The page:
Science and engineering professors joined Boston-area leaders in nanotechnology to explore nanoscale science and technology with nearly 500 7th through 10th graders and their parents in a day-long symposium earlier this month.
The “Explorations in Nanoscale Science and Engineering” program was organized by the Center for Nanoscience and Nanobiotechnology (CNN) and the Learning Resource Network (LERNet). The day offered hands-on activities for students and forward-looking panel discussions on the societal impacts of nanotechnology and career planning for their parents.
“The program gave everyone information about the field, the research going on, the future of it and where that is leading us,” said Cynthia Brossman, director of LERNet.
The day opened with a keynote address from Bennett Goldberg, chair of the Physics Department and director of the CNN. He discussed some of the most innovative ideas coming out of nanoscience fields, from carbon nanotube radios to nano-filters for water purification. Parents and students then parted to attend separate workshops throughout the day.
“We wanted to show the excitement of the basic science to the kids and give the parents a sense of the career options in this field, as well as the policy-making decisions that this technology necessitates,” said Mario Cabodi, CNN deputy director.
The student workshops included sessions simulating an atomic force microscope with Assistant Professor Tyrone Porter (AME) and a nanofluidics workshop with Assistant Professors Kamil Ekinci (AME) and Bjoern Reinhard (CAS) that taught the students how to guide the flow of water across glass in specific patterns by creating hydrophilic pathways.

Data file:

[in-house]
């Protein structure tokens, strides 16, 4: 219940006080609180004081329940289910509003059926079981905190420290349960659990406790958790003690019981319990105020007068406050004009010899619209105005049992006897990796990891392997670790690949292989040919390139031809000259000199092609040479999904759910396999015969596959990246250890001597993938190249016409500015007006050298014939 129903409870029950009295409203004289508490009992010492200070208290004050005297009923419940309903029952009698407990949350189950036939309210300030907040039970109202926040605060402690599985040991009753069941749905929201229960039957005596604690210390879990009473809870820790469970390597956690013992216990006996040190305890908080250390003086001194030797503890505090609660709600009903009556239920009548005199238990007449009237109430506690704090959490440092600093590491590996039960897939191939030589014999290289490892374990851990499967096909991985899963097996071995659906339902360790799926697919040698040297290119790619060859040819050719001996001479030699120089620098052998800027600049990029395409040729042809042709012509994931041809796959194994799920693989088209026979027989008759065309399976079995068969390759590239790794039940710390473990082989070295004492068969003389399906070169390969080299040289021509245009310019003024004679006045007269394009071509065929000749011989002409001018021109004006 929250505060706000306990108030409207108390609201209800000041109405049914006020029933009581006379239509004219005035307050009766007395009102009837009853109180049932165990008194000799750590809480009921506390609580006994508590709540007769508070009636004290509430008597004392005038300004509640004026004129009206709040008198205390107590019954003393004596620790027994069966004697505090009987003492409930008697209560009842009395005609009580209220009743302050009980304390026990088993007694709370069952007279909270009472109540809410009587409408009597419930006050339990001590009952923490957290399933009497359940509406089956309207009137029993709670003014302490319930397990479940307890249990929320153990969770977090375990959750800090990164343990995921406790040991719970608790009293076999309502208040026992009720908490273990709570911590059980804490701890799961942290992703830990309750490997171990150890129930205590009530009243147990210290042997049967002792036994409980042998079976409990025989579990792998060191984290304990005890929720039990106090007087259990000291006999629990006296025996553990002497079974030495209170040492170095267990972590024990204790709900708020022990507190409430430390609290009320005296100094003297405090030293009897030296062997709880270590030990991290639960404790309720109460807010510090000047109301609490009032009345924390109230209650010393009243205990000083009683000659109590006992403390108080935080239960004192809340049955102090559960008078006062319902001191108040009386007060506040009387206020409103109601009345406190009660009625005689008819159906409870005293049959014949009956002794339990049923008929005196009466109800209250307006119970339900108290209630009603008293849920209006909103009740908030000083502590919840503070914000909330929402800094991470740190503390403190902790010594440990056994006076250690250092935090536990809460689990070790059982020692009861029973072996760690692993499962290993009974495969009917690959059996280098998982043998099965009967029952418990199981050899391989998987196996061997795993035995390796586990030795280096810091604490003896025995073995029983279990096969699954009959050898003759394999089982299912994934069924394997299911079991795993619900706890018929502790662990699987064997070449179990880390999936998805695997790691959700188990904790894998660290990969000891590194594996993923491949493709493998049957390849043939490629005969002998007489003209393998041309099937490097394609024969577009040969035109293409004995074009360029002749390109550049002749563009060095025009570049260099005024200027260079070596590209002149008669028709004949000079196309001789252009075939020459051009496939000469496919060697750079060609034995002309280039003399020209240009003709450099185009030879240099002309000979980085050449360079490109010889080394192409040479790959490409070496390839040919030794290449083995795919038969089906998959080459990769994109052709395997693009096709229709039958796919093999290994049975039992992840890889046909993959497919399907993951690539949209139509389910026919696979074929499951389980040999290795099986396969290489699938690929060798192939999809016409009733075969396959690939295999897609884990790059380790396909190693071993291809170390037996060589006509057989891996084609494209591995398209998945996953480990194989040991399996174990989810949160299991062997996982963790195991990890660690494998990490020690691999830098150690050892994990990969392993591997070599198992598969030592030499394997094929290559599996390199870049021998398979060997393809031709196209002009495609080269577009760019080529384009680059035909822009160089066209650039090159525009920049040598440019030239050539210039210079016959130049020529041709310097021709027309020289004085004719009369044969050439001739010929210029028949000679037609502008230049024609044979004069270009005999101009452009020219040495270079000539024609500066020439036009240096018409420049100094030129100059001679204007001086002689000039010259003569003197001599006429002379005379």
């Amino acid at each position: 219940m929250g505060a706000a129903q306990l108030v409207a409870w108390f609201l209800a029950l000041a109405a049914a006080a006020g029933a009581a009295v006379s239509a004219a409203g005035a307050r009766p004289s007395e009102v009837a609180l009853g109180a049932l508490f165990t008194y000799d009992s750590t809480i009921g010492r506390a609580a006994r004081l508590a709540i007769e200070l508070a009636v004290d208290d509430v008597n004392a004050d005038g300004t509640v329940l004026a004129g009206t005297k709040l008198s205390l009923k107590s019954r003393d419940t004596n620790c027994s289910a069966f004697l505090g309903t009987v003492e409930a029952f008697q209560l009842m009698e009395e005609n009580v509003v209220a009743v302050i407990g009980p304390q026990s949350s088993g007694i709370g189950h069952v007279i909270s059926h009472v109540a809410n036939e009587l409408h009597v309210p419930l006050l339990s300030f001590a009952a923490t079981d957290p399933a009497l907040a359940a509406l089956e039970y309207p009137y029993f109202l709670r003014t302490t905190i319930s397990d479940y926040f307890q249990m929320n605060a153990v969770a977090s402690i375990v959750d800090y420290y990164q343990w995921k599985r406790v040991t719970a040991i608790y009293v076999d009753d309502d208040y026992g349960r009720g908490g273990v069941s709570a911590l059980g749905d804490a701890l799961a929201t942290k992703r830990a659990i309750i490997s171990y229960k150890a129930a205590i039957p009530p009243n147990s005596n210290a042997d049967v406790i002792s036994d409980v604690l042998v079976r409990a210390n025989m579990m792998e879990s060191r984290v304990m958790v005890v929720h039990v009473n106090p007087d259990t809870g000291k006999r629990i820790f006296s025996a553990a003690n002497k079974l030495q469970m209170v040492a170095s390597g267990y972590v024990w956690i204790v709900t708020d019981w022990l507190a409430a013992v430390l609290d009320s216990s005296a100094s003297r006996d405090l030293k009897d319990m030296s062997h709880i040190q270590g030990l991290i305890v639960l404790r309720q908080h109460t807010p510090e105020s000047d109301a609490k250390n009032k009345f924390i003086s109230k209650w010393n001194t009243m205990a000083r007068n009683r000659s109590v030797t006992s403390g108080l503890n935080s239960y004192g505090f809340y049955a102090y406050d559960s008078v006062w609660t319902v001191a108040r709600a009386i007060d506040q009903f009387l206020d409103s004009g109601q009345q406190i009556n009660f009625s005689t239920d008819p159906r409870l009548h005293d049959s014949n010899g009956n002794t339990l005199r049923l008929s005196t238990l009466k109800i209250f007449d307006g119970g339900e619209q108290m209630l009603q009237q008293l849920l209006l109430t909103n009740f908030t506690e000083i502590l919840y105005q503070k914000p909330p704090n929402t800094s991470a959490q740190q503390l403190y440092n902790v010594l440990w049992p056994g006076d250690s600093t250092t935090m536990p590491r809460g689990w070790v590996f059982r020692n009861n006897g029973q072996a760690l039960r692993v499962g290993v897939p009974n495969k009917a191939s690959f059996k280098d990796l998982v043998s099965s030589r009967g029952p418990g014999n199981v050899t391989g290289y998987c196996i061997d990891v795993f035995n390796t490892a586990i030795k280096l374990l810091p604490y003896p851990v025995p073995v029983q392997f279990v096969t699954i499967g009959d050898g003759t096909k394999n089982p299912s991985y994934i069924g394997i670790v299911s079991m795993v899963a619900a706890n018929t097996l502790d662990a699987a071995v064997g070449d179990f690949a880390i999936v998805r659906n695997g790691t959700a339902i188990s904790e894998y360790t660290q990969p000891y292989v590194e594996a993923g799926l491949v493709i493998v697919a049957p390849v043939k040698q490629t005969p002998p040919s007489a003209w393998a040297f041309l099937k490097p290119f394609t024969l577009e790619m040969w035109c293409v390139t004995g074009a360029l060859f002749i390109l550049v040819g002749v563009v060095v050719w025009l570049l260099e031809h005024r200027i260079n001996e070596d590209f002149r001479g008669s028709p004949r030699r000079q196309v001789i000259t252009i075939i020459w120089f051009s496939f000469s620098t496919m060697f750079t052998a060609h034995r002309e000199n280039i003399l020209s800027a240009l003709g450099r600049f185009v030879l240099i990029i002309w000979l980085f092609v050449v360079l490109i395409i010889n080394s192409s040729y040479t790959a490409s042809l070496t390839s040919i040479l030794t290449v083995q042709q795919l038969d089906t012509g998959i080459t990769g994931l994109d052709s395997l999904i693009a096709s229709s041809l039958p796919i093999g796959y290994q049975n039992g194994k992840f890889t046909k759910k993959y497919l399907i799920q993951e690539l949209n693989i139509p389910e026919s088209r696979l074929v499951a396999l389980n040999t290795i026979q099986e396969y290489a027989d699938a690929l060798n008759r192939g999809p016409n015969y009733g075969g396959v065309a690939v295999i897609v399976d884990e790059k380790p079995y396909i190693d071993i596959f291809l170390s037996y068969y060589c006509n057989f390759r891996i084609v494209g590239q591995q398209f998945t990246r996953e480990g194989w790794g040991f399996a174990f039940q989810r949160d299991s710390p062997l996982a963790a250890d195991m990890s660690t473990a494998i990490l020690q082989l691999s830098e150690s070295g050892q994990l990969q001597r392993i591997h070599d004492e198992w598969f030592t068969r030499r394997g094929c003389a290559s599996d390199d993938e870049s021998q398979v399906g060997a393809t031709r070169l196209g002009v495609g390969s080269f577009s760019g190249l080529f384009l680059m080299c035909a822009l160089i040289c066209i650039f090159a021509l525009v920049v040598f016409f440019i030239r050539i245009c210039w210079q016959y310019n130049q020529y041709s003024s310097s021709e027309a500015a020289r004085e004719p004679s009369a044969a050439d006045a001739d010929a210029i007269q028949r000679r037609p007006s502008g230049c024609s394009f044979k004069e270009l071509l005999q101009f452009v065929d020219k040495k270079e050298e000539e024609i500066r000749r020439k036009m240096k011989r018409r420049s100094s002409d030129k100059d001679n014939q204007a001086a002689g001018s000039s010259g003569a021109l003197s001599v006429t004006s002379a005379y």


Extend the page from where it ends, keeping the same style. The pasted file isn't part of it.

Parents discussed ethics issues in nanotechnology, such as security and privacy, attended a session on nanomanufacturing and a panel discussion of the broad spectrum of career opportunities in nanoscience.
“We wanted to give the parents examples of career histories, of how people got to be nanoscientists. There are so many avenues. It’s the direction a lot of science and engineering is moving,” said Cabodi.
The panel included ENG alumna Lisa Goel (BME ’01) of Nanobiosym, Inc.; Assistant Professor of Chemistry Linda Doerrer; Jeff Lockwood, the executive director of communications at Novartis Institutes for Biomedical Research; and Matthew Crowley of Sand 9, a nanotechnology startup company based in the Photonics Center Business Incubator.
Final presentations by Associate Professors Amit Meller (BME) and Joyce Wong (BME) highlighted some of the latest research in nanobiotechnology and its future applications, including lab-on-a-chip systems, personalized genomic sequencing and therapies to combat arterial plaque formation.
Students and parents attended from New Hampshire, New York, New Jersey, Virginia and throughout Massachusetts. The event was part of the Johns Hopkins Center for Talented Youth Family Technology Series.